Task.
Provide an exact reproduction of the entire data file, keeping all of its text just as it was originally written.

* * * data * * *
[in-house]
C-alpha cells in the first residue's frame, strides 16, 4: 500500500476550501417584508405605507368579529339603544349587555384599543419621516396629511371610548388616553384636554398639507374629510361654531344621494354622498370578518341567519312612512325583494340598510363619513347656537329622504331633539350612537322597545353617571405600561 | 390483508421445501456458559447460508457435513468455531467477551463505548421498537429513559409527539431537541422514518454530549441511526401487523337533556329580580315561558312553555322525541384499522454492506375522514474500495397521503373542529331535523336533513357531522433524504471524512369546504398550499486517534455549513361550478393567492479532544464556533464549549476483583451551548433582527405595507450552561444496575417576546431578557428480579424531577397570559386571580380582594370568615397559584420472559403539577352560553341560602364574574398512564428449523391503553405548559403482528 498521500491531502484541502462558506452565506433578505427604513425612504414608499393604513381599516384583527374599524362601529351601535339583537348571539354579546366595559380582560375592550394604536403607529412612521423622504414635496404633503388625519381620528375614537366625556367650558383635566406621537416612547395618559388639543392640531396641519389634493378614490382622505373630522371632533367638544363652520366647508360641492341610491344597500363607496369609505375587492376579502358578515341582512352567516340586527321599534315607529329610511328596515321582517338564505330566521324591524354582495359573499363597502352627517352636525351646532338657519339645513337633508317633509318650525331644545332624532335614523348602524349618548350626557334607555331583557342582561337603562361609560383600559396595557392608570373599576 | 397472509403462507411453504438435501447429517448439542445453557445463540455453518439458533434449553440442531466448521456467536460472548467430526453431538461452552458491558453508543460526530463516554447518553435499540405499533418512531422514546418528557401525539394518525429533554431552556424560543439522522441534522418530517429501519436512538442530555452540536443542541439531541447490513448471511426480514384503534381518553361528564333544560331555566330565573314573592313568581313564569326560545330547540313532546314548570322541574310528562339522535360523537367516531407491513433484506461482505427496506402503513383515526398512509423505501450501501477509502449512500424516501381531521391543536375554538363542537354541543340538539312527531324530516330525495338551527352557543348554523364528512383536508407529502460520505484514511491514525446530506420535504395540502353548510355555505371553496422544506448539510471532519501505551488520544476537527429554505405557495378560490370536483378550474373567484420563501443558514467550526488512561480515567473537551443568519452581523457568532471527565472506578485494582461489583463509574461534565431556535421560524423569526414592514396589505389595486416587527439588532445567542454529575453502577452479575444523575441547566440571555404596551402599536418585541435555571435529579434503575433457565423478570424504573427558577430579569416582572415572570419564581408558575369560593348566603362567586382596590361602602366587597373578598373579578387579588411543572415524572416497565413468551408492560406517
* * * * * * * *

[in-house]
C-alpha cells in the first residue's frame, strides 16, 4: 500500500476550501417584508405605507368579529339603544349587555384599543419621516396629511371610548388616553384636554398639507374629510361654531344621494354622498370578518341567519312612512325583494340598510363619513347656537329622504331633539350612537322597545353617571405600561 | 390483508421445501456458559447460508457435513468455531467477551463505548421498537429513559409527539431537541422514518454530549441511526401487523337533556329580580315561558312553555322525541384499522454492506375522514474500495397521503373542529331535523336533513357531522433524504471524512369546504398550499486517534455549513361550478393567492479532544464556533464549549476483583451551548433582527405595507450552561444496575417576546431578557428480579424531577397570559386571580380582594370568615397559584420472559403539577352560553341560602364574574398512564428449523391503553405548559403482528 498521500491531502484541502462558506452565506433578505427604513425612504414608499393604513381599516384583527374599524362601529351601535339583537348571539354579546366595559380582560375592550394604536403607529412612521423622504414635496404633503388625519381620528375614537366625556367650558383635566406621537416612547395618559388639543392640531396641519389634493378614490382622505373630522371632533367638544363652520366647508360641492341610491344597500363607496369609505375587492376579502358578515341582512352567516340586527321599534315607529329610511328596515321582517338564505330566521324591524354582495359573499363597502352627517352636525351646532338657519339645513337633508317633509318650525331644545332624532335614523348602524349618548350626557334607555331583557342582561337603562361609560383600559396595557392608570373599576 | 397472509403462507411453504438435501447429517448439542445453557445463540455453518439458533434449553440442531466448521456467536460472548467430526453431538461452552458491558453508543460526530463516554447518553435499540405499533418512531422514546418528557401525539394518525429533554431552556424560543439522522441534522418530517429501519436512538442530555452540536443542541439531541447490513448471511426480514384503534381518553361528564333544560331555566330565573314573592313568581313564569326560545330547540313532546314548570322541574310528562339522535360523537367516531407491513433484506461482505427496506402503513383515526398512509423505501450501501477509502449512500424516501381531521391543536375554538363542537354541543340538539312527531324530516330525495338551527352557543348554523364528512383536508407529502460520505484514511491514525446530506420535504395540502353548510355555505371553496422544506448539510471532519501505551488520544476537527429554505405557495378560490370536483378550474373567484420563501443558514467550526488512561480515567473537551443568519452581523457568532471527565472506578485494582461489583463509574461534565431556535421560524423569526414592514396589505389595486416587527439588532445567542454529575453502577452479575444523575441547566440571555404596551402599536418585541435555571435529579434503575433457565423478570424504573427558577430579569416582572415572570419564581408558575369560593348566603362567586382596590361602602366587597373578598373579578387579588411543572415524572416497565413468551408492560406517